From the Rector:
Building a Community of Hope (continued)
It’s no secret that "religious" people aren't always seen as the shining example Jesus intended. Speaking personally along the way of my life lies the ditch for smugness, the pothole of judgmentalism, the rut of superiority, and the crater of self-righteousness. Unfortunately, these things sneak in.
But is the church itself really the problem? The issue is not so much the nature of church but its connection to God’s purpose for the church. If we are to be living within God’s story, and if God’s story can be likened to a map, a narrative, or a piece of music, then we should be asking, "What road are we on? What narrative are we living in?" These questions will lead us to see that church is mainly what happens the other 167 hours a week we spend outside of worship.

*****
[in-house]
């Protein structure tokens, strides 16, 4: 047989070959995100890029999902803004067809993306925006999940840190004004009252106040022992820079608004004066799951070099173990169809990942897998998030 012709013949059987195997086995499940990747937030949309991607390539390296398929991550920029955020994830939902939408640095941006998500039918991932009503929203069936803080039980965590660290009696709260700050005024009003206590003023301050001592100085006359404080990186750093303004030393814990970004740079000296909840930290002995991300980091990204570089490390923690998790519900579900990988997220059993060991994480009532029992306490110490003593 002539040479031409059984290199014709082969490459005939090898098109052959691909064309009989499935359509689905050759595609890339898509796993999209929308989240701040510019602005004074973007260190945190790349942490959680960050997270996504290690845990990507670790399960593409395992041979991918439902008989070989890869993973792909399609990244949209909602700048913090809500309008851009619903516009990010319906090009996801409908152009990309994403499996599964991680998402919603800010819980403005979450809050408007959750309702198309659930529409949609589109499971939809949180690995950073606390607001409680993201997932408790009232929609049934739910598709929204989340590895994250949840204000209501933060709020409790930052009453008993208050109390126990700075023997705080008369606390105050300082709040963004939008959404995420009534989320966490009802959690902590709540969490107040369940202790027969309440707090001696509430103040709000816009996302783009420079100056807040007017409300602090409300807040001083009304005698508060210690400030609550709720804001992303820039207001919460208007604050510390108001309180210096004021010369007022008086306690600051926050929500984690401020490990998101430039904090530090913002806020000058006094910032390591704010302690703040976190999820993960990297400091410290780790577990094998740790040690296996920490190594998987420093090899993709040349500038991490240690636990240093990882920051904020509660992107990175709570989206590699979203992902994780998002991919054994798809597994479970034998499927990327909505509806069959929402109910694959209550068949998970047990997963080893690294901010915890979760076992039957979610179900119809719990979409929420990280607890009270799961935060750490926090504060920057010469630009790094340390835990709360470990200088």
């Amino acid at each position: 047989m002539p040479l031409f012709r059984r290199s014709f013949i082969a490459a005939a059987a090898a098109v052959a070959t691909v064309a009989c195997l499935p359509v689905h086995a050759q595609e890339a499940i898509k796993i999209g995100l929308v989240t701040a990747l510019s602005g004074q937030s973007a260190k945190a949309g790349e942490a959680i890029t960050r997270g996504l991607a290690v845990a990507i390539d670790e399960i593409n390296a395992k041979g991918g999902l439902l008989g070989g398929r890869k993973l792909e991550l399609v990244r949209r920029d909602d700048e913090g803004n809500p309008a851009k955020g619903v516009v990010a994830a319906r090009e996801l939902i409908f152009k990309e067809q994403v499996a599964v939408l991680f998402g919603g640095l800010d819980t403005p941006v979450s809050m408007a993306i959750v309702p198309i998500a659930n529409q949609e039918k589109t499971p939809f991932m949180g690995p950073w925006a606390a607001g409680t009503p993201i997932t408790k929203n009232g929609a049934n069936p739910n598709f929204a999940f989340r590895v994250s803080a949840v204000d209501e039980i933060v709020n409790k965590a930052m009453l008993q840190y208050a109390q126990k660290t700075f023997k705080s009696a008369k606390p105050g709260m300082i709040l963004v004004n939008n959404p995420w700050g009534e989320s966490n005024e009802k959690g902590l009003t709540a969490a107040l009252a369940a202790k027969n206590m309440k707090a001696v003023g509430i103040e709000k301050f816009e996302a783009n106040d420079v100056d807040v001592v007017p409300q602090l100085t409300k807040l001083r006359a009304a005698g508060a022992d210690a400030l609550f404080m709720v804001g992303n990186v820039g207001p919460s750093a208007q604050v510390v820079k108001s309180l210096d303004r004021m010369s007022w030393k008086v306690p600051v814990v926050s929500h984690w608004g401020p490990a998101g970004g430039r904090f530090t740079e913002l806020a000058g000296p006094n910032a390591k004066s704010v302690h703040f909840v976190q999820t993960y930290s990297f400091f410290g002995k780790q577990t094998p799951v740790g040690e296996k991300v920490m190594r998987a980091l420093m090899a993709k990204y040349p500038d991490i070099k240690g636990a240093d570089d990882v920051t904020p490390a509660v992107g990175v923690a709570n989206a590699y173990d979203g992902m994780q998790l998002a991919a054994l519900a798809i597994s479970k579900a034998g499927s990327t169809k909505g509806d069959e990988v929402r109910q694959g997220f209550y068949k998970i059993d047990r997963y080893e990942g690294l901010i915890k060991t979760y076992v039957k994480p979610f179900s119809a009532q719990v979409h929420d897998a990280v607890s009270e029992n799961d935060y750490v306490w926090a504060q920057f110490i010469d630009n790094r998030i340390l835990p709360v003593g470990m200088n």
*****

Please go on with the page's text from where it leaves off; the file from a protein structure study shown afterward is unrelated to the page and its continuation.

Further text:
Many today in our society say, “I’m spiritual, but not religious.” Here is the best definition of Christian spirituality that I’ve heard: Union in action with the Father, Son and Holy Spirit.
Whatever we’re doing, connection to God directs our whole life. There is a subtle but huge difference between Christianity viewed as something to do versus something to live. May this be our goal - Christianity as something we live, and as we grow into that we will become more and more a community of hope for ourselves and for the world.